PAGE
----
It is an integral part of the War on Terror. Just as the invasion of Morocco was an integral part of WW2, although it might not have seemed that way at the time, seeing as how Morocco had done nothing to us - it was Japan that bombed Pearl Harbor, so why pick on the poor Moroccans (and the French troops that opposed our landing)?

Because this isn't a war that will be won by putting a bandaid on the single wound (9/11), no matter how grievous. This is a war that will be won by stopping the crazy guy with the knife that gave you the wound in the first place. This war will be won by showing him that life is much more pleasant without that knife, or wanting to hurt everyone who is different.

I'd rather live and let live, but if it comes down to a choice between me and the terrorist, I'm on the side with the 21st-century technology.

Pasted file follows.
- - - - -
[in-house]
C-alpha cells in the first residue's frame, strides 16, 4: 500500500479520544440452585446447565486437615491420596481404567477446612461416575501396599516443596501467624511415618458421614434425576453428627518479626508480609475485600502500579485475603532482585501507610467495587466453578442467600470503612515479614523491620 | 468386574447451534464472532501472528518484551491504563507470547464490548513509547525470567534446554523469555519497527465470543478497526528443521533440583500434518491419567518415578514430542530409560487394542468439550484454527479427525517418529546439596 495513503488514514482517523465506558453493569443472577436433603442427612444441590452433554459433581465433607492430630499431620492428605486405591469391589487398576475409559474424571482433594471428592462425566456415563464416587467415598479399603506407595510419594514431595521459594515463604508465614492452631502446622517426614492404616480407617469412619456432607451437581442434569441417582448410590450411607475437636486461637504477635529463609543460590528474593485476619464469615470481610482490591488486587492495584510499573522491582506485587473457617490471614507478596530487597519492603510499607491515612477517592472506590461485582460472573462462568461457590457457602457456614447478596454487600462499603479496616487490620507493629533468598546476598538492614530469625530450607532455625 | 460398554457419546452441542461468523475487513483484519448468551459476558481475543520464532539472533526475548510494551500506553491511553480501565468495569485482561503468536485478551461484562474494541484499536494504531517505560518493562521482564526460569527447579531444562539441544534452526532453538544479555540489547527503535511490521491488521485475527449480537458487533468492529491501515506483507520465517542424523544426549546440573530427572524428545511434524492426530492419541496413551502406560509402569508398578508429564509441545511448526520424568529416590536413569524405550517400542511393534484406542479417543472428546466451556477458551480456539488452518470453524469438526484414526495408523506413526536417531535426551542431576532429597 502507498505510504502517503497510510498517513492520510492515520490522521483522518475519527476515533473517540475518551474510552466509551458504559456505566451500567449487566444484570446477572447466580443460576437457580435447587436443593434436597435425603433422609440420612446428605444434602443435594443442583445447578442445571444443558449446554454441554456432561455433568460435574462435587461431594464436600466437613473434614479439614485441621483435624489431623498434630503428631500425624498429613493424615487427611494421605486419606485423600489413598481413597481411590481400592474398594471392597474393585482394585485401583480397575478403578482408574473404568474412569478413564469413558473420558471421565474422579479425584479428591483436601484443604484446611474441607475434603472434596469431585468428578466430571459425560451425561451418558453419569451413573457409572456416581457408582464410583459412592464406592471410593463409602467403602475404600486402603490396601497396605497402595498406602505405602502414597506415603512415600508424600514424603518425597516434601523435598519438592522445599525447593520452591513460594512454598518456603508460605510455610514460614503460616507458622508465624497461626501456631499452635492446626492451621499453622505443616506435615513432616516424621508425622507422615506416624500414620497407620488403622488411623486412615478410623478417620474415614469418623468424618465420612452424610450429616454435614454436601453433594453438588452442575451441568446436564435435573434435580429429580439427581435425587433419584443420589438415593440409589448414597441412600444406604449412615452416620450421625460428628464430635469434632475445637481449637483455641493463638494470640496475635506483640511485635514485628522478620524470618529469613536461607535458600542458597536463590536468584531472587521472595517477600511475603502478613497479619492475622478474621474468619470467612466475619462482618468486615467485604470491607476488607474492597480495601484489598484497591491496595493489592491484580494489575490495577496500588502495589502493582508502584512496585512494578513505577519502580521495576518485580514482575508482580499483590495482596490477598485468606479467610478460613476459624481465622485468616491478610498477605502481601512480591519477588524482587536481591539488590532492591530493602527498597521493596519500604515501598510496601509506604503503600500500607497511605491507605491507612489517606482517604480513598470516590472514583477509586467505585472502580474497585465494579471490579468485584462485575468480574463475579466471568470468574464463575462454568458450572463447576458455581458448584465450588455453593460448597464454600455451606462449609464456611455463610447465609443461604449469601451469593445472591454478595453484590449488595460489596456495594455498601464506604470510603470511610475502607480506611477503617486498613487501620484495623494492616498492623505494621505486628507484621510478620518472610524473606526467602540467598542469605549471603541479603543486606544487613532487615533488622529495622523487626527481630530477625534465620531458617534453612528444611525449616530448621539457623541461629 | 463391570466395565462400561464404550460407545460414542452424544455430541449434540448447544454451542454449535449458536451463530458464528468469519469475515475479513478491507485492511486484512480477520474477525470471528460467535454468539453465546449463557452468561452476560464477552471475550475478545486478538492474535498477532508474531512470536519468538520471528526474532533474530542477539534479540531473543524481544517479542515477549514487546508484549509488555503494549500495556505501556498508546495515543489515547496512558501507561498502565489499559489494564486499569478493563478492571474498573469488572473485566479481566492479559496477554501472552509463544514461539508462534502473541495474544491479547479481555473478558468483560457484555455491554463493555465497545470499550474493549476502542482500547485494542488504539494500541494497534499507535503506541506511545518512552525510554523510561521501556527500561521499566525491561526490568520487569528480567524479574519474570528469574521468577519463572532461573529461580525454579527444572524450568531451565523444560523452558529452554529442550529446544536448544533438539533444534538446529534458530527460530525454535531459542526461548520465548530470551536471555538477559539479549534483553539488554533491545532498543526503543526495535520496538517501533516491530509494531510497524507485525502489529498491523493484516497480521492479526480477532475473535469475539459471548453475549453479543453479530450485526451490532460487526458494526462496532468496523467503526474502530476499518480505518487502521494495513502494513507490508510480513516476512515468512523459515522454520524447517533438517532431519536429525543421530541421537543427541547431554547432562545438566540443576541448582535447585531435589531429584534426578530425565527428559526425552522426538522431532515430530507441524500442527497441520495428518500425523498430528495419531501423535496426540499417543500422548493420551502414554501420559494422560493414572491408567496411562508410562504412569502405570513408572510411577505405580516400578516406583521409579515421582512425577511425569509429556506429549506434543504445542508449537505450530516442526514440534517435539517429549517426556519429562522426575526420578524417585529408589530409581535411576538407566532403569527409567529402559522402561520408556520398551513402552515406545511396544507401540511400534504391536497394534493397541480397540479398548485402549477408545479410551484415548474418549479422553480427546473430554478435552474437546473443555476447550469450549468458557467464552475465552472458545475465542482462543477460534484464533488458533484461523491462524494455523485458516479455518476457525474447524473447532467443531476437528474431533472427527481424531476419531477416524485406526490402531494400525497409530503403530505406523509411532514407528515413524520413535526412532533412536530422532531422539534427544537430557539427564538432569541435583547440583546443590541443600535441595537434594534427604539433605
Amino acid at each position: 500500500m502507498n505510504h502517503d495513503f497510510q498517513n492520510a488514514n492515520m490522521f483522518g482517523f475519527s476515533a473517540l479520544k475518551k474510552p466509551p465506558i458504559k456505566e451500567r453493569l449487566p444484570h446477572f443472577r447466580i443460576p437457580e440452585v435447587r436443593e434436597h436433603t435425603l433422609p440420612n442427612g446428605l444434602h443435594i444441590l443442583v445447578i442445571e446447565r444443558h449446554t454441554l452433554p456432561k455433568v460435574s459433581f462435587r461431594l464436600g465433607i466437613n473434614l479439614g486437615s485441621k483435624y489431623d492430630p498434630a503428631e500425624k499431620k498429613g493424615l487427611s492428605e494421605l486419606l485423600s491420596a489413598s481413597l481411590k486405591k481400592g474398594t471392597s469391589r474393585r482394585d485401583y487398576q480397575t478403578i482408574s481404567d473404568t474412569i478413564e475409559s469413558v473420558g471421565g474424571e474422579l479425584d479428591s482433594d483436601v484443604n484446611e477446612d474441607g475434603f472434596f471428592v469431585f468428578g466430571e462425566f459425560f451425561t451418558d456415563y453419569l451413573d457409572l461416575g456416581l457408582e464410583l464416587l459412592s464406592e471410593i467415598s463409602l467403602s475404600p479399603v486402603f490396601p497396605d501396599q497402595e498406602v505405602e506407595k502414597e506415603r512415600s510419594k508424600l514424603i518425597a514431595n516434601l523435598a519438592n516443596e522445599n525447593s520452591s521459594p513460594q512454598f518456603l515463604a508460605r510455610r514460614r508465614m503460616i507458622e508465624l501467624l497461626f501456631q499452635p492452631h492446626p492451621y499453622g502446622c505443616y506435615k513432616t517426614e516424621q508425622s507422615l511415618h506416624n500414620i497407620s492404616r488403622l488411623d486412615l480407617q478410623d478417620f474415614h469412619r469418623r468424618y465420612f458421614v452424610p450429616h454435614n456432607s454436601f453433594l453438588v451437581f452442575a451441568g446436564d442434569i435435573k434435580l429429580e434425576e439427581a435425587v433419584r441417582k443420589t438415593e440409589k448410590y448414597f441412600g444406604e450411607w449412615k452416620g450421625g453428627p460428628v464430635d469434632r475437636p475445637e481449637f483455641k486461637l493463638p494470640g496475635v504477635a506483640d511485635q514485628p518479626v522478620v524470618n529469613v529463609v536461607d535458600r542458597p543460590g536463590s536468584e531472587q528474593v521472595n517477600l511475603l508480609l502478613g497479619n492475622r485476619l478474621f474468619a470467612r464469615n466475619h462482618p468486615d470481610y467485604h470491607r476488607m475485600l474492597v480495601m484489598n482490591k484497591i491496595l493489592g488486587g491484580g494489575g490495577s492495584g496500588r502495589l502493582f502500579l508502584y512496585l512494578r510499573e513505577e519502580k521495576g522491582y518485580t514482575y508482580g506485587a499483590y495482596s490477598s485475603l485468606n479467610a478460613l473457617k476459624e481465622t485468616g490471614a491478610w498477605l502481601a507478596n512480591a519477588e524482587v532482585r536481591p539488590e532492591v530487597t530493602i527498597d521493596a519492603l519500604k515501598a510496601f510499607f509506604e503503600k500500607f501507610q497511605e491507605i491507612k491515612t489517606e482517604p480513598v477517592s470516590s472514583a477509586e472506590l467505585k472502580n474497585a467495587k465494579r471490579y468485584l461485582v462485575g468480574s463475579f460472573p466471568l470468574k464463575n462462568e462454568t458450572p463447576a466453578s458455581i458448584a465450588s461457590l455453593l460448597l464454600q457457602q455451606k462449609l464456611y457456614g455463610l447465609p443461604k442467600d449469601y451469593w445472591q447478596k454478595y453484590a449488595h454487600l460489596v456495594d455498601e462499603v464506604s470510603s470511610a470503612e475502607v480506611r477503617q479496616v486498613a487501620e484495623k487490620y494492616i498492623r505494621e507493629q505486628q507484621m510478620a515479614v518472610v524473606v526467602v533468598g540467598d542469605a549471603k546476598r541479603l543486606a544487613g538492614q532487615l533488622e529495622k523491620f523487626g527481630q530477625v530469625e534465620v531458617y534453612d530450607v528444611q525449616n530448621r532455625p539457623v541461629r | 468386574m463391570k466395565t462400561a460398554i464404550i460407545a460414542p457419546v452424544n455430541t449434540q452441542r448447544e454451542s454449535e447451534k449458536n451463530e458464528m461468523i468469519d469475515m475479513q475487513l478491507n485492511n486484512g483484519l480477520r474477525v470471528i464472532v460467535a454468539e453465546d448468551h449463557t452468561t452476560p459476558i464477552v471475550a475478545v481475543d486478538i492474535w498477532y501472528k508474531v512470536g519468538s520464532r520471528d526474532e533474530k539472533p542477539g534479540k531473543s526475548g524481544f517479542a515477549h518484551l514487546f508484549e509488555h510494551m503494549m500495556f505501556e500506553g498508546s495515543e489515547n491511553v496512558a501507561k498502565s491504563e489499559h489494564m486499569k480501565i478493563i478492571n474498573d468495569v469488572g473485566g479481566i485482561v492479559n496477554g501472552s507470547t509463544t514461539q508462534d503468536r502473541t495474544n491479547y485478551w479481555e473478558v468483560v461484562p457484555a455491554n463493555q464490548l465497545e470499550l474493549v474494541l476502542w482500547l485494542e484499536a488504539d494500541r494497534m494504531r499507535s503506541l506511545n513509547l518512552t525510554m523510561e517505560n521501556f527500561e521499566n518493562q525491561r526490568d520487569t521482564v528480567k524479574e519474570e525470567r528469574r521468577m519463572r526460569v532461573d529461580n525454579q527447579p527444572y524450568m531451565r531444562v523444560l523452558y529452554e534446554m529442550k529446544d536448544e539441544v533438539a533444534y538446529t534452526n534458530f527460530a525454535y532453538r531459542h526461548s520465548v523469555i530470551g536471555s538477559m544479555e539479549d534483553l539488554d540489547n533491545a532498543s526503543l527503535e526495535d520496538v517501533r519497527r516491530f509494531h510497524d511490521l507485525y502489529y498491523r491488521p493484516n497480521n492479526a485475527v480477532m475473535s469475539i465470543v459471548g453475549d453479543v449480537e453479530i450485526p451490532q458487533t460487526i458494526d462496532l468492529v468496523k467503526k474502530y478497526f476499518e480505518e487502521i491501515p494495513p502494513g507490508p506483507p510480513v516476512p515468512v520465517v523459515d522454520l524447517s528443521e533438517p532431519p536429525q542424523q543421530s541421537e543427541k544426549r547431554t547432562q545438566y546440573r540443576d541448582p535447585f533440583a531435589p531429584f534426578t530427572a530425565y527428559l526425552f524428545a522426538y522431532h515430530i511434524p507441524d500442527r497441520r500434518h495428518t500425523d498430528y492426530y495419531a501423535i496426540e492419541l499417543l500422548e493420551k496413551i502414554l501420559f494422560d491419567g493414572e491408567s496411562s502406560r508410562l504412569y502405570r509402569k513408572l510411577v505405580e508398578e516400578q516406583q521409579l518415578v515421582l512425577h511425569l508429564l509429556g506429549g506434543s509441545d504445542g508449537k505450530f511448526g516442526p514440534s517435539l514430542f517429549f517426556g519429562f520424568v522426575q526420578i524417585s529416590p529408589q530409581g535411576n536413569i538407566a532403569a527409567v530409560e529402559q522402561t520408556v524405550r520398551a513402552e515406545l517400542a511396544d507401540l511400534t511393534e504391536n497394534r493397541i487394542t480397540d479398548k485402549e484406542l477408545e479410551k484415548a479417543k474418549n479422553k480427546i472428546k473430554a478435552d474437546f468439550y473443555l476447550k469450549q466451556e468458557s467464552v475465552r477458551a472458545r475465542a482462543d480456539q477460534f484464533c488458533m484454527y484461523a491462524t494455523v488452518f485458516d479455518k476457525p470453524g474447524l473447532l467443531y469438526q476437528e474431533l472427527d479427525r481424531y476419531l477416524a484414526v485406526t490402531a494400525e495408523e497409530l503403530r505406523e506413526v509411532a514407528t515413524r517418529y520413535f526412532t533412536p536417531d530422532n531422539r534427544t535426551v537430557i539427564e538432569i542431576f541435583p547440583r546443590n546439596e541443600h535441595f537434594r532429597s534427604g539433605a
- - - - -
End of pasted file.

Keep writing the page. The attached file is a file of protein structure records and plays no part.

while moving, i came upon a picture of me taken in New York in about 1977 or 1978, on the ferry to the Statue of Liberty. In the background are the relatively new at the time twin towers. My grandparents left Long Island (rockaway) for the west coast in '63. I had cousins on flight 77.

My feelings about what happened are still very, very strong, and i lay blame on the people who flew the plans, who made the plans, who believe they are so superior to us that 3000 of us are naught but numbers, that we are worthy of death merely because we are Americans. With every capture of a cell, every death of a terrorist, my heart smiles a little. I cheer.

That's how i feel about it. People berate me for it. I don't care. My leftie friends didn't care, didn't see why it upset me. It was all i could do to not choke them in their sleep.